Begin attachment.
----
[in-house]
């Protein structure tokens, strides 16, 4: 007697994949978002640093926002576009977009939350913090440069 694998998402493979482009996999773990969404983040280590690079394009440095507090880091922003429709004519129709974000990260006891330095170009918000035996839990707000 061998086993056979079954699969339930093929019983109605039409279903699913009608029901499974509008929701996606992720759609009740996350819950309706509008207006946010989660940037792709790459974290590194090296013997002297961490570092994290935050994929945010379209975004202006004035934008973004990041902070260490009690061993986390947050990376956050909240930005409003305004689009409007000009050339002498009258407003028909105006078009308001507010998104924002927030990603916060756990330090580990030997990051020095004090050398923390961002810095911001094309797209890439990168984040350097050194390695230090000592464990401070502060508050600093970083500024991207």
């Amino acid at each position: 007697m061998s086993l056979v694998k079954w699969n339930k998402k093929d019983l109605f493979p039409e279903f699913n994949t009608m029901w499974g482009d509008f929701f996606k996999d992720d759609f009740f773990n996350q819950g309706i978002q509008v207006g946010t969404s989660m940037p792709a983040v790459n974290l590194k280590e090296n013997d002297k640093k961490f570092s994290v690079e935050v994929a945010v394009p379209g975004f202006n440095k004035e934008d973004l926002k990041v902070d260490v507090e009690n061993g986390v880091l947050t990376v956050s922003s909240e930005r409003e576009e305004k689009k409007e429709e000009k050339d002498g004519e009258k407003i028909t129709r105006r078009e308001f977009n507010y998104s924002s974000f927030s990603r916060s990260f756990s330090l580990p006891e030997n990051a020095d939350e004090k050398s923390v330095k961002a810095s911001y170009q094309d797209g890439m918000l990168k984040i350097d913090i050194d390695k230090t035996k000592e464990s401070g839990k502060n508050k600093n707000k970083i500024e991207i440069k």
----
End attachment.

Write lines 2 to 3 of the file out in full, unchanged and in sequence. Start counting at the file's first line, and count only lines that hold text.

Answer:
């Protein structure tokens, strides 16, 4: 007697994949978002640093926002576009977009939350913090440069 694998998402493979482009996999773990969404983040280590690079394009440095507090880091922003429709004519129709974000990260006891330095170009918000035996839990707000 061998086993056979079954699969339930093929019983109605039409279903699913009608029901499974509008929701996606992720759609009740996350819950309706509008207006946010989660940037792709790459974290590194090296013997002297961490570092994290935050994929945010379209975004202006004035934008973004990041902070260490009690061993986390947050990376956050909240930005409003305004689009409007000009050339002498009258407003028909105006078009308001507010998104924002927030990603916060756990330090580990030997990051020095004090050398923390961002810095911001094309797209890439990168984040350097050194390695230090000592464990401070502060508050600093970083500024991207």
């Amino acid at each position: 007697m061998s086993l056979v694998k079954w699969n339930k998402k093929d019983l109605f493979p039409e279903f699913n994949t009608m029901w499974g482009d509008f929701f996606k996999d992720d759609f009740f773990n996350q819950g309706i978002q509008v207006g946010t969404s989660m940037p792709a983040v790459n974290l590194k280590e090296n013997d002297k640093k961490f570092s994290v690079e935050v994929a945010v394009p379209g975004f202006n440095k004035e934008d973004l926002k990041v902070d260490v507090e009690n061993g986390v880091l947050t990376v956050s922003s909240e930005r409003e576009e305004k689009k409007e429709e000009k050339d002498g004519e009258k407003i028909t129709r105006r078009e308001f977009n507010y998104s924002s974000f927030s990603r916060s990260f756990s330090l580990p006891e030997n990051a020095d939350e004090k050398s923390v330095k961002a810095s911001y170009q094309d797209g890439m918000l990168k984040i350097d913090i050194d390695k230090t035996k000592e464990s401070g839990k502060n508050k600093n707000k970083i500024e991207i440069k």